Pressed for time? Looking to curb your healthcare spending as much as possible but faced with the reality that even minor illnesses sometimes need medical attention? 

Technology makes it easier than ever to skip the doctor’s office and opt for a telehealth visit instead. Telemedicine can be used to diagnose, treat and monitor a variety of health conditions from the comfort of wherever you are at the moment, and it’s becoming increasingly popular. 

A FAIR Health study found telehealth claims increased 624% between 2014 and 2018, and previous research shows that 90% of patients would prefer telehealth visits to an in-person doctor visit. 

Using telemedicine can be a big win for your wallet and your efficiency. You may pay less for telehealth visits than a doctor office visit, depending on your benefits. You may also save time that would otherwise be spent traveling to a clinic and sitting in the waiting room. Instead, you can receive care by phone or video chat from a place that’s convenient for you. 

Check your health insurance policy to see if you have telemedicine benefits and, if so, what they are. Then, take advantage of them as much as possible.  

4. Open an HSA if you have a qualifying plan

You may not expect many healthcare expenses in 2020, but it doesn’t hurt to set aside money just in case. As a matter of fact, doing so can actually benefit you financially this year as well as many years from now.

If you open a health savings account, the funds you set aside are not subject to federal income tax. You can use them to pay for qualified medical expenses such as dental treatment, hospital and physician services, mental healthcare and long-term care, among many others, as outlined by the IRS.

If you don’t need to use your HSA this year? No problem. Funds roll over year after year. You can even use them in retirement. 

For 2020, the IRS contribution limits for HSAs are as follows: 

  • $3,550 for self-only plans.
  • $7,100 for family plans.

Individuals who are 55 years of age or older can even make a “catch-up contribution” and set aside an extra $1,000 per year in their HSAs.

In order to use your HSA, you need to pair it with an HSA-qualified high-deductible health insurance policy.

As defined by the IRS, for the year 2020, an HSA-eligible plan is a high-deductible health insurance policy with: 

  • An annual deductible that is not less than $1,400 for self-only coverage or $2,800 for family coverage.
  • Annual out-of-pocket expenses that do not exceed $6,900 for self-only coverage or $13,800 for family coverage. 

Your health insurance plan must be marketed as HSA-compatible (or HSA-eligible). Even if your deductibles are high enough, if your health insurance plan isn’t designed to pair with an HSA, you won’t be able to save money in an HSA. You could still use existing HSA funds.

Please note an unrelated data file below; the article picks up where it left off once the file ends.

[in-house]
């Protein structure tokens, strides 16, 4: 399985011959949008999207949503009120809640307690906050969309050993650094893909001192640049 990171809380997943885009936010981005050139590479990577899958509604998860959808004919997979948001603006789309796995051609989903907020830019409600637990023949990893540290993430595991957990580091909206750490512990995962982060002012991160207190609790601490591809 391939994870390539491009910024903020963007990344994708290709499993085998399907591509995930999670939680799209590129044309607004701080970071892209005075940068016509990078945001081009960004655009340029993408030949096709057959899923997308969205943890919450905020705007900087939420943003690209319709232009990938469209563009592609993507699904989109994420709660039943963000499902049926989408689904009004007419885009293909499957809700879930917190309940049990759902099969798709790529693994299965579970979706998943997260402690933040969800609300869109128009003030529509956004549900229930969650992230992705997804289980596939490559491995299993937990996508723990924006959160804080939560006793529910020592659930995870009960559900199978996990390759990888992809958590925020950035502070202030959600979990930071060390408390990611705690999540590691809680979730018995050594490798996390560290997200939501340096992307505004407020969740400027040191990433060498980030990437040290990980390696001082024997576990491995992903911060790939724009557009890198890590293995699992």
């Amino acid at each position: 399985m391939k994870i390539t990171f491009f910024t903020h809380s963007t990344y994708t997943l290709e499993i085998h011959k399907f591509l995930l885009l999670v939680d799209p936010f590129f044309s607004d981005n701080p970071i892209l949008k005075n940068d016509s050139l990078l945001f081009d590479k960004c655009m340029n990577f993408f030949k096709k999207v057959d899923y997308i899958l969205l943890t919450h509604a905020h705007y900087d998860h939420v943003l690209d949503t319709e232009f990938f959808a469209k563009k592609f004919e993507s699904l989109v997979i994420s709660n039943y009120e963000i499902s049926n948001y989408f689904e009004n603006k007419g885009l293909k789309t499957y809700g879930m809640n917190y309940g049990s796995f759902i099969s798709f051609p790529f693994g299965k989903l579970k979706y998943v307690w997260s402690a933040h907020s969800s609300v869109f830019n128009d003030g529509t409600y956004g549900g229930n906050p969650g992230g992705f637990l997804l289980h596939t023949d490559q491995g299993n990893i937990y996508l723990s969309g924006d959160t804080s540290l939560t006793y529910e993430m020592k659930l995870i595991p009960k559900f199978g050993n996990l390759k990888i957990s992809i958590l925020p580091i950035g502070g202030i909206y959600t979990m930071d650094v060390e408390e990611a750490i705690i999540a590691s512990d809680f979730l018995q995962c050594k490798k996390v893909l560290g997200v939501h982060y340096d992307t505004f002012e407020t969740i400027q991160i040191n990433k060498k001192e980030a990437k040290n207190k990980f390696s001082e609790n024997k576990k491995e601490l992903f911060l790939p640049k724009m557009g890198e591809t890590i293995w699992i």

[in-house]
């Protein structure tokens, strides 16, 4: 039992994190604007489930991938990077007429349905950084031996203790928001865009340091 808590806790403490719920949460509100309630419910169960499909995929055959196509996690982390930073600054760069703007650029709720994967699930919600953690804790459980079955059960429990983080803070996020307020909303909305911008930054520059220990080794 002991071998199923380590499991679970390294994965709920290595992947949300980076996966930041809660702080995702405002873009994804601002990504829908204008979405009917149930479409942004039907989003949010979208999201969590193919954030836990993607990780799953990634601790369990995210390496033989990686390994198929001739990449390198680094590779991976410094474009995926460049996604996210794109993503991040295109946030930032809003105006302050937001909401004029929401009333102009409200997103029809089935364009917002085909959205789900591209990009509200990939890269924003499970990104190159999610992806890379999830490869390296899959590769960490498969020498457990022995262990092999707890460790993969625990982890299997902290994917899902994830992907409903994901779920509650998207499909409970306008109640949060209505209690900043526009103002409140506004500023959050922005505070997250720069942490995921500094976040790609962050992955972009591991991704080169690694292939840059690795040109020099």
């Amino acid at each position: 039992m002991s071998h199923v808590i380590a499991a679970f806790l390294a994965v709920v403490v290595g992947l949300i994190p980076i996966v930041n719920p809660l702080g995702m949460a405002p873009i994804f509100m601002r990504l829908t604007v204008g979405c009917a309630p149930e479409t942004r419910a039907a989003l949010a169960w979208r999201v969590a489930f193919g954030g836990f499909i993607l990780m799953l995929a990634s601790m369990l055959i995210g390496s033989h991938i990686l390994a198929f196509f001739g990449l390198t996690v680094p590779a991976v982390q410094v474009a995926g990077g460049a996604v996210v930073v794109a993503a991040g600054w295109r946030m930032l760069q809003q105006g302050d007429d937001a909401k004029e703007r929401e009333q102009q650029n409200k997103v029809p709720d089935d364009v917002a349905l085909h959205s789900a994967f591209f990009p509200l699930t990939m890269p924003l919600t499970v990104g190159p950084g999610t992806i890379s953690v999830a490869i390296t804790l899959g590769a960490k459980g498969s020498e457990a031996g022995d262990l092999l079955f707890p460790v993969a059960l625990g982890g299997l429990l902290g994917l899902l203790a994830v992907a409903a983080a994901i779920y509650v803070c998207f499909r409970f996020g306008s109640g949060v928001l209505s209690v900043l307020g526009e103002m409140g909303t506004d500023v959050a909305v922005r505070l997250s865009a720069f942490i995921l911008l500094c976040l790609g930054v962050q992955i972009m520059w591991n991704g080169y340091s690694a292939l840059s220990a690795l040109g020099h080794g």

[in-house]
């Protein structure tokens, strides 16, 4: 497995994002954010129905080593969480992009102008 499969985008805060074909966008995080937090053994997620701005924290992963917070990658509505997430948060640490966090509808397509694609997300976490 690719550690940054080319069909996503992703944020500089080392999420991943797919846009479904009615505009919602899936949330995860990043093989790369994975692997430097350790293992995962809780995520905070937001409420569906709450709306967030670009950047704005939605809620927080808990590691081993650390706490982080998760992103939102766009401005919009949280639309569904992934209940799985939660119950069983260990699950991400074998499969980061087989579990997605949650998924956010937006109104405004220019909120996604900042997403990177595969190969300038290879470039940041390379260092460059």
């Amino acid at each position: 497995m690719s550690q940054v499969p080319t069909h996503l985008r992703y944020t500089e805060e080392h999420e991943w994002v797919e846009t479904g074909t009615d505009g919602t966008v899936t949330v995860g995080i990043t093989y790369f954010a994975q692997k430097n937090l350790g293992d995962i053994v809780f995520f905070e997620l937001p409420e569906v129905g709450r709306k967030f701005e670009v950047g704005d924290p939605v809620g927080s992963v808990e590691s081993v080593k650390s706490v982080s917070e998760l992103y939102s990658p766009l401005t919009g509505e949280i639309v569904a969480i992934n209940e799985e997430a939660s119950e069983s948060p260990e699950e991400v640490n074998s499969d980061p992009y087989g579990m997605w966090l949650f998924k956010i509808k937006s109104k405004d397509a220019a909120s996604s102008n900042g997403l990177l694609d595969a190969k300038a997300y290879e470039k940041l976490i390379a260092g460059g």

HSA-compatible high-deductible plans are available through employers, in the private individual market and through the ACA exchanges. If you aren’t sure your plan is HSA-compatible, contact your insurer to confirm.

5. Shop open enrollment later this year

Yes, your 2020 health insurance coverage just took effect, so it may seem premature to start thinking about health plan open enrollment for 2021. The truth is that it’s never too early. 

As the year progresses and you use (or don’t use) your current health insurance plan, pay attention to whether or not it fits your needs and consider how your needs may change next year. 

In the months to come, you could receive a new diagnosis that will require ongoing treatment. Or, maybe you’re thinking about starting a family or scheduling elective surgery. Those are just a few circumstances that would increase your out-of-pocket medical spending and may nudge you toward a plan with a lower annual deductible. 

Bottom line: Your 2020 coverage may not be the best fit for 2021, so you’ll want to shop around and see what’s available when the time comes. You can always renew your current policy if it remains the best fit. 

Paying attention and starting to plan ahead now could save you time in the fall. Some actions you can take include the following: Keep track of your healthcare expenses, get preventive care on schedule, pay attention to provider network changes and, to the best of your ability, anticipate future medical expenses.  

As January unfolds, we set our intentions and solidify our resolutions for the year ahead. Incorporating some of the above tactics in your planning can help set you up for a winning year financially and health-wise.